According to the research firm, this new category of brands has experienced renewed interest. So he gives the example of the Jacquemus brand named after the French designer of the same name, Simon Porte Jacquemus. A creator who knows how to free himself from the traditional communication codes of luxury houses to reach young audiences. A “disruption” that paid off.

As high-end luxury brands have “premiumized” their merchandise and raised their prices, some entry-level luxury consumers have turned to more affordable brands, but the storytelling remains high-end and aesthetics.”, says McKinsey.

The fashion industry recorded a 21% increase in revenue in 2020-2021. The firm predicts that the luxury sector will outperform the rest of the industry, with wealthier people continuing to spend and a sector that continues to attract and hire young customers: the luxury sector is expected to grow to between 5 and 10 % by 2023, “driven by strong momentum in China (expected growth between 9 and 14 percent) and the United States (expected growth between 5 and 10 percent).“Between inflation, geopolitical tensions and strong exchange rate pressure, “Europe should only benefit from a moderate growth in sales of the luxury sector (between 3 and 8%)”.

At the same time, younger generations say they are more concerned about sustainability issues: half of Gen Z consumers in China said they want to buy less quickly in a recent sustainable consumption survey, says McKinsey. . Companies are increasingly responding to this call: “In recent years, many have increased the publication of sustainability-oriented initiatives, although evidence of progress on these initiatives is limited.”, the study pointed out.

Should we be happy or sad to see fast fashion paragons like Shein and H&M talking about sustainability? In France, Jean-Philippe EvrotGeneral Manager Communication & Marketing of Don’t Call Me Jennyfer estimated in an interview with Word of Advertiser in January 2022: “It’s not because we’re a fast fashion brand, that everything isn’t perfect, that we shouldn’t see these issues and fix them. The new generation will hold the keys to tomorrow, our role is not just to offer them clothes or media. (…) It is also our duty to raise their awareness and inform them about this issue, without moralizing.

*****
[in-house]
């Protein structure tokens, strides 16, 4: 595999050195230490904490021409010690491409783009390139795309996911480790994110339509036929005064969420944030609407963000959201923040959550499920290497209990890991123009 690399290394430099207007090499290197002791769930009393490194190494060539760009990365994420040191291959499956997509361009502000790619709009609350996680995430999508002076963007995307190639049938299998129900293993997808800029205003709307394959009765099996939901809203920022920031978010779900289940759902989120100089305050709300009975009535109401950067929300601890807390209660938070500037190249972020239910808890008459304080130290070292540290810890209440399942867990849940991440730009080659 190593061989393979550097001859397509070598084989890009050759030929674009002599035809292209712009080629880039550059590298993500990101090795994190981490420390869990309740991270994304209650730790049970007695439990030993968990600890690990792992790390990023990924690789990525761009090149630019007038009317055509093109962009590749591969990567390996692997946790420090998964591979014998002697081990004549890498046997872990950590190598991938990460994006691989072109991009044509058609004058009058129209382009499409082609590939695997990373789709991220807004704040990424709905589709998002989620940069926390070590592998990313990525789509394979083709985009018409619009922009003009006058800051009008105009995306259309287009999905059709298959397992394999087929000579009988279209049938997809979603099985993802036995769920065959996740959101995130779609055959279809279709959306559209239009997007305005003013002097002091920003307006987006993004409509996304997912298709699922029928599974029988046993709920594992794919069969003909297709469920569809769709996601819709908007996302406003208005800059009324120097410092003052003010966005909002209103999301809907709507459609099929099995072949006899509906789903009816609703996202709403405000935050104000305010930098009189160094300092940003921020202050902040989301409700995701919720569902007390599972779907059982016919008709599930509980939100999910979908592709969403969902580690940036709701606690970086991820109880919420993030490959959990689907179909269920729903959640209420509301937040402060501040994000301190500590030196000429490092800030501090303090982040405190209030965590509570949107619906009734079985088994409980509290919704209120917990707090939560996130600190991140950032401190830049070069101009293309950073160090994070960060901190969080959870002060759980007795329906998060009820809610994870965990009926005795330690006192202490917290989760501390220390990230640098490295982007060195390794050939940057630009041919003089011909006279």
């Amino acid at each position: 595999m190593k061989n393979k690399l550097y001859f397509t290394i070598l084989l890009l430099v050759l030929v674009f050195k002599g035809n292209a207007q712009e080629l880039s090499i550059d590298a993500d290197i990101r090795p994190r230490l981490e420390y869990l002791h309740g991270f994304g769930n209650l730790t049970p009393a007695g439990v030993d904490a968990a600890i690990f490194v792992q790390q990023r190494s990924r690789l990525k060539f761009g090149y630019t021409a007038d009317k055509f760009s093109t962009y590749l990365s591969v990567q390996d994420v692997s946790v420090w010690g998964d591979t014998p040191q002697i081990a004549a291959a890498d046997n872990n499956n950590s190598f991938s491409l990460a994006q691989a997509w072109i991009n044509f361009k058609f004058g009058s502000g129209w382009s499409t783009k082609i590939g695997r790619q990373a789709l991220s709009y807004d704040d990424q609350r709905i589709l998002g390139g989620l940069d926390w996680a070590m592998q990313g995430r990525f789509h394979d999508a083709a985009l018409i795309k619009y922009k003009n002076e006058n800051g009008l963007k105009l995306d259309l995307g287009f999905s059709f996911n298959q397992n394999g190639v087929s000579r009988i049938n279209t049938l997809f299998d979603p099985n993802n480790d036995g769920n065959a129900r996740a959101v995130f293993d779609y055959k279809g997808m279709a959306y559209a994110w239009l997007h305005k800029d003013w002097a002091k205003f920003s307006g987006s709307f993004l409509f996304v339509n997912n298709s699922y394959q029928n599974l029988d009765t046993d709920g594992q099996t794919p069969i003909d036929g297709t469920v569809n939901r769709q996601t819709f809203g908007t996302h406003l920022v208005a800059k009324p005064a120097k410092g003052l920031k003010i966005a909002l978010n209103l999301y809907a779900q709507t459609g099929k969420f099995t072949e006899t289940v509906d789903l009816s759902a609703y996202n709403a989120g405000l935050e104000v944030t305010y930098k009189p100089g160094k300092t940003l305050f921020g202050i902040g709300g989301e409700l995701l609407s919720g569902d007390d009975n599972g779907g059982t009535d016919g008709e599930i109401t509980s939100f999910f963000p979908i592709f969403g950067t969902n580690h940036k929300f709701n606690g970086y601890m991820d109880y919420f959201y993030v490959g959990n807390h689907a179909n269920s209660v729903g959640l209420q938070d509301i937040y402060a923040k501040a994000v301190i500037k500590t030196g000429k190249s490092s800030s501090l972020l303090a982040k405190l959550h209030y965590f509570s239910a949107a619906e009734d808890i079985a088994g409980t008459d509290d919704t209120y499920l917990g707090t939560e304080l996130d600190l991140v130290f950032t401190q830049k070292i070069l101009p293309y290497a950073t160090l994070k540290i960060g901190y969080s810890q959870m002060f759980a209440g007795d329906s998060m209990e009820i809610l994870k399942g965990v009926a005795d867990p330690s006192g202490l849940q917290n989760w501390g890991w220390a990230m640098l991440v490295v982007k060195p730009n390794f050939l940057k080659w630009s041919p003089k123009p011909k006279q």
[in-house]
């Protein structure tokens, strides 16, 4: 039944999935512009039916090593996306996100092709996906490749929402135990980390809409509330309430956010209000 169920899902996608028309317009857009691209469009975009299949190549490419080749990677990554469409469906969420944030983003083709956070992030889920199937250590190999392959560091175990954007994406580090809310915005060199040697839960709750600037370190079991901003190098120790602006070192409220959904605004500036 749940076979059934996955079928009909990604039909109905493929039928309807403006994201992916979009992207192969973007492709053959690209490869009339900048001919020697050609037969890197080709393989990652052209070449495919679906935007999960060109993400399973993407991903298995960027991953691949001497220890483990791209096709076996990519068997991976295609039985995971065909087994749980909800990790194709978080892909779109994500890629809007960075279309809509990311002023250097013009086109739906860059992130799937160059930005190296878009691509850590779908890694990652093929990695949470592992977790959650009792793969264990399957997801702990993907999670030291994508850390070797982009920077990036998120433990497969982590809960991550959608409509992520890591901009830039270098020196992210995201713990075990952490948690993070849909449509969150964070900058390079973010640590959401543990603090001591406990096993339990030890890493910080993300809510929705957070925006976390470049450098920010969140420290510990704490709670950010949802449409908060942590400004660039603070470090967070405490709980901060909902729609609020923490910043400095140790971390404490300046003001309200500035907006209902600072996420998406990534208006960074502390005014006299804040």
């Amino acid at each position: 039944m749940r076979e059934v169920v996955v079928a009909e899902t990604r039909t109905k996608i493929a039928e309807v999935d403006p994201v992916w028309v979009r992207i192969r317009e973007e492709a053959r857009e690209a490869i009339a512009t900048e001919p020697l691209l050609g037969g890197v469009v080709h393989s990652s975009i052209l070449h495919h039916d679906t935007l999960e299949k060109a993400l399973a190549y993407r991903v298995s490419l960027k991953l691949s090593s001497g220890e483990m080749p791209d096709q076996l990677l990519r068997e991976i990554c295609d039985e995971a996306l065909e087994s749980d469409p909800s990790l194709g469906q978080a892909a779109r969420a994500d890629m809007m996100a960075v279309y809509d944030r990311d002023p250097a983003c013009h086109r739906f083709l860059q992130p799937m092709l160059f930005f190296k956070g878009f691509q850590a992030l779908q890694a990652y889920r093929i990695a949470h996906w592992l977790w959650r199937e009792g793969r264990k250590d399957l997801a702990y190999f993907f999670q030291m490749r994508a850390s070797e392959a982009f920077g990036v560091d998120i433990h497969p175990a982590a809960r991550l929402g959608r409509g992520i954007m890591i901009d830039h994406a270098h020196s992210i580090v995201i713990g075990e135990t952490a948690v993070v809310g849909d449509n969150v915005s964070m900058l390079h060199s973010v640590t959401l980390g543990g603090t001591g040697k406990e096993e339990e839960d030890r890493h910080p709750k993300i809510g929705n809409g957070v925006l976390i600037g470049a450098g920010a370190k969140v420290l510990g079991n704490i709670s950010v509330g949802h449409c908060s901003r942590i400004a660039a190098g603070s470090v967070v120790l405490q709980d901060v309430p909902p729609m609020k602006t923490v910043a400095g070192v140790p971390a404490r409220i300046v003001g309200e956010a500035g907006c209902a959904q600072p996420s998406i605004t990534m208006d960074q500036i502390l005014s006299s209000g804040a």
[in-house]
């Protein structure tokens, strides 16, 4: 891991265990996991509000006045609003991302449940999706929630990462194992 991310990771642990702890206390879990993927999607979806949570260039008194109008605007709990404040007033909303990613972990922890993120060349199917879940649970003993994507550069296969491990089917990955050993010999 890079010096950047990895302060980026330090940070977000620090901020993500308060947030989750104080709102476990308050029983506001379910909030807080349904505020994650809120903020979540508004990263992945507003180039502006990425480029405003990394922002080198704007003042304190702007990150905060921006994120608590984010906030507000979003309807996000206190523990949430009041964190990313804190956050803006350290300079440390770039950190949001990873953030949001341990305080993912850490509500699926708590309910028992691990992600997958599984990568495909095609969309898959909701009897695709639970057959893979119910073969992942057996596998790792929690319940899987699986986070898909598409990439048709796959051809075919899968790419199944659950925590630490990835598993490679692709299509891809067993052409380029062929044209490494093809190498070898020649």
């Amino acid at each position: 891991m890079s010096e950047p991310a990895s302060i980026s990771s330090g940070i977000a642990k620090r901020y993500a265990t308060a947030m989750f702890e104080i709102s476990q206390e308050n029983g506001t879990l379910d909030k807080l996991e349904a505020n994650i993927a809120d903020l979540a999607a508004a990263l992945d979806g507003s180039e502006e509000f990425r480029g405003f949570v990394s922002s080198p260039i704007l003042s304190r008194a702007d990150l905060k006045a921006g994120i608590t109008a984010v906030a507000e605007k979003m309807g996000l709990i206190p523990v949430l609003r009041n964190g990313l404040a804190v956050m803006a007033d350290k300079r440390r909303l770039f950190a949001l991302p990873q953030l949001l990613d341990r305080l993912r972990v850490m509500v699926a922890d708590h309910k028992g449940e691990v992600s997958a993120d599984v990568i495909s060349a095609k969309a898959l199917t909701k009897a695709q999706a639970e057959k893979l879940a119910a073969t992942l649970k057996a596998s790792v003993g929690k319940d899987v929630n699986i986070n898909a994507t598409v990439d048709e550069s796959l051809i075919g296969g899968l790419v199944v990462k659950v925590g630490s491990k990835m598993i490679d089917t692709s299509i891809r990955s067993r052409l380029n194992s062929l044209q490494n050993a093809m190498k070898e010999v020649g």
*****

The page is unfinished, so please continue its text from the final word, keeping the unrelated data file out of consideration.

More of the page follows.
Shein, a Chinese ultra fast fashion brand, is nevertheless one of the emblematic brands of Generation Z. So, when we interviewed Jérôme Fourquier, political scientist and director of the opinion and business strategies department of ‘IFOP, in En Théorie in contradiction of this young person who claims to be more conscious and “green”, but nevertheless calls the dark shops with an image that is ultimately a bit capitalistic and not very “eco-friendly”, he replied that he, like others, was crossed. through a certain number of paradoxes: “To be able to say and adopt some practices that go in the direction of more ecological attention and at the same time also use this kind of service. And maybe also by clearing our conscience by telling ourselves that in big cities delivery is done by bicycle instead of by car, so there is no pollution.“He also pointed out the bad effect of Vinted, where 70% of the money collected by users is reinvested in buying new ones.

In the same way, Amazon, Lidl and McDonald’s are companies in tune with a segment of society. 50% of 18-35 year olds say they go to McDonald’s at least once a month (IFOP study), despite the image of junk food and American imperialism.

So it’s easier to understand young people than to say that they are finally… like us.

*no public money was spent by the government for these studies